• Promising start for Kezia Dugdale on North Sea oil as SNP front bench reverts to Salmond’s schoolyard
    Wait till Cameron gets his frackers in.
  • Promising start for Kezia Dugdale on North Sea oil as SNP front bench reverts to Salmond’s schoolyard
    This article talks about the “soft loans” that China make available in developing countries. I saw a Chinese official discussing this on a TV somewhere a few years ago. I think it was happening in South America as that was where the discussion was taking place. It gets them into the country and finds a market for their products, he tried to put it across as charity as in, “we buy a tanker of oil and offer them a hospital or a road as a bonus, we never get involved in the country’s politics”.
    I’ve heard the prisoner slaves allegation many times, and they are not any better off than prisoners, but I don’t know if it is true. When you look at the numbers of them in Africa it would need to be a huge operation. There are billions of Chinese though so I imagine a lot of prisoners.
    When the West’s aircraft were bombing Libya I got the impression that they were deliberately targeting what looked to me like Chinese built structures.
    There is an interesting bit about Chinese money disappearing in Angola mentioned in the article as well. You always hear stories like this in Africa, they are probably not all true but I’m sure many of them are.

    http://en.wikipedia.org/wiki/Africa%E2%80%93China_economic_relations

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9 Responses to Like Robert above, I wondered if there would …

  1. Pingback: Argyll News: Glensanda superquarry: a world beyond imagining | For Argyll

  2. There was comment at the time of the fire that the Yeoman ships have the conveyor boom operating from the stern end, immediately in front of (and attached to) the bridge/accommodation block with the engine room below, whereas there are other ships of this type with the conveyor boom operating from the bow, with less risk to the ship in the event of a conveyor belt fire. Easy to be wise after the event, but food for thought.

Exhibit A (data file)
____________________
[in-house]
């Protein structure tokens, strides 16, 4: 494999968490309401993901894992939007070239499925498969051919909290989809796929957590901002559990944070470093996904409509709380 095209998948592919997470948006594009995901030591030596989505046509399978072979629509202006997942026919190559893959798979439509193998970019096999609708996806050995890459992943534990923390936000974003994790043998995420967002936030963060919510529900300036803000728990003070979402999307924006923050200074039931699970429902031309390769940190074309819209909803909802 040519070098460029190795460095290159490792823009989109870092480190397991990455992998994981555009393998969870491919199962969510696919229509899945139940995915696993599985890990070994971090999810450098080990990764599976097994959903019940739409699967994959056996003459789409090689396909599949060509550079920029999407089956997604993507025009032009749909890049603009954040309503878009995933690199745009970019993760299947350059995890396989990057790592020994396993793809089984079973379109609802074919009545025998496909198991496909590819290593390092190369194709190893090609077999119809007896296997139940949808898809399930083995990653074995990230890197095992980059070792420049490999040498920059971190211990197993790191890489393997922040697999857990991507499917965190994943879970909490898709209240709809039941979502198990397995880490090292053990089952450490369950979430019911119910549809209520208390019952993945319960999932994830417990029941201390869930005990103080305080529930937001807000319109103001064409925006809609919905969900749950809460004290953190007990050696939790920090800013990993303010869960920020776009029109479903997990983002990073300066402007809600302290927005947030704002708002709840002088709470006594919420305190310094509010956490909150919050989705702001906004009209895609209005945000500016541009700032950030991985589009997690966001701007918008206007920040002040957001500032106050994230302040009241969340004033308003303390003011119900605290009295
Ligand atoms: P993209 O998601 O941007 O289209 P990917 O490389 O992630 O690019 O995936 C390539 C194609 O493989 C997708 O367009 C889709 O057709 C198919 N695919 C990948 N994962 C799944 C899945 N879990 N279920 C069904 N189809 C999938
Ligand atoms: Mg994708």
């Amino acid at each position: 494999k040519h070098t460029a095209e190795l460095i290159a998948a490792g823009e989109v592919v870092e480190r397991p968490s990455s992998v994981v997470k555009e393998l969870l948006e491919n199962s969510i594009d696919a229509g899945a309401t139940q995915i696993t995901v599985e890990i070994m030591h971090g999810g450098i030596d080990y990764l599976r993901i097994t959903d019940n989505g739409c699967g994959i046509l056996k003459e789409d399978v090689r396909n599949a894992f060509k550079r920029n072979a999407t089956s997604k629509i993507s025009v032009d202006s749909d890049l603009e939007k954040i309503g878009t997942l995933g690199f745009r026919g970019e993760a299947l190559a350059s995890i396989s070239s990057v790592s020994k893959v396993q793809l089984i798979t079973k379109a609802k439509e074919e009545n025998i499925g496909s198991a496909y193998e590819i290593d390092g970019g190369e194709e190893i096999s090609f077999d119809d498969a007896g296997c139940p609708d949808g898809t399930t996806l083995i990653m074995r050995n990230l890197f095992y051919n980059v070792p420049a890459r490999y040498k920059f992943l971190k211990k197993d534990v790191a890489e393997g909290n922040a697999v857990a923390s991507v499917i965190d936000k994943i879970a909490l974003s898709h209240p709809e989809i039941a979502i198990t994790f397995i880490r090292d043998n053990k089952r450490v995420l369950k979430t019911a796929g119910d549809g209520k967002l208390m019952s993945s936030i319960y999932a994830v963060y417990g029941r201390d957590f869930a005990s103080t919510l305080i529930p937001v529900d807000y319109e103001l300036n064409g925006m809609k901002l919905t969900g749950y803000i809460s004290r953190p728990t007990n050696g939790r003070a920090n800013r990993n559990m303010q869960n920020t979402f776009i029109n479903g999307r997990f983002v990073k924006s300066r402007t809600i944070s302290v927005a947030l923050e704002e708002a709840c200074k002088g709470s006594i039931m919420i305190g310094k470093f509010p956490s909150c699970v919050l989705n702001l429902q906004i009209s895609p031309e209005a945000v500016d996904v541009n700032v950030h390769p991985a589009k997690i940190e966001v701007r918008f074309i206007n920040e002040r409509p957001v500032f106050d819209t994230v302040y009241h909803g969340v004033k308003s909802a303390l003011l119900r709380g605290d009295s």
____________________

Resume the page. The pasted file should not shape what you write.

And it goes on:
Like or Dislike: Thumb up 0 Thumb down 0

    • As you can see from the photographs, the boom belt assembly is mounted at the accommodation tower – and the lift belt from the bottom belt the cargo holds discharge onto runs up the front face of the accommodation unit.

      Lay logic – but I guess this is the only position that lets them get the height for the lift belt to rise enough to discharge adequately on to the conveyor boom on the necessary volume/speed axis in unloading.

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  3. Pingback: Yeoman Bontrup: the fire and the recovery – For Argyll | Cost To Ship

  4. Like Robert above, I wondered if there would be a change of location for the elevator belt and the boom to the forward end. It’s something that wasn’t mentioned on Thursday, and I didn’t ask either, but I am sure that it would have been considered. It would probably have meant major modifications to the three conveyors that run below the holds to get them operating in the opposite direction. It would also have probably required major structural additions to the forward hull of the ship, to cope with the added torsional forces.
    The cause of the fire was hot work that was being done above the elevator. As there will always be this same danger in the future, they will likely have had safety consultants review their hot work procedures to mitigate against a recurrence. I am sure that the insurance companies and the marine authorities would have insisted on this.

    Like or Dislike: Thumb up 0 Thumb down 0

  5. The 3 newest Yeoman vessels, all have the elevator belt & tower situated next to the main superstructure. Yeoman Brook, the oldest of the fleet, & the CSL vessels that also visit Glensanda have them near the bow.
    It may be that having the tower near the accommodation block gives an improved view ahead, or it may be that it means that there’s better weight distribution & easier routing of services when everything is near the engines. I guess only the designers will be able to give the definitive answer!

    Like or Dislike: Thumb up 0 Thumb down 0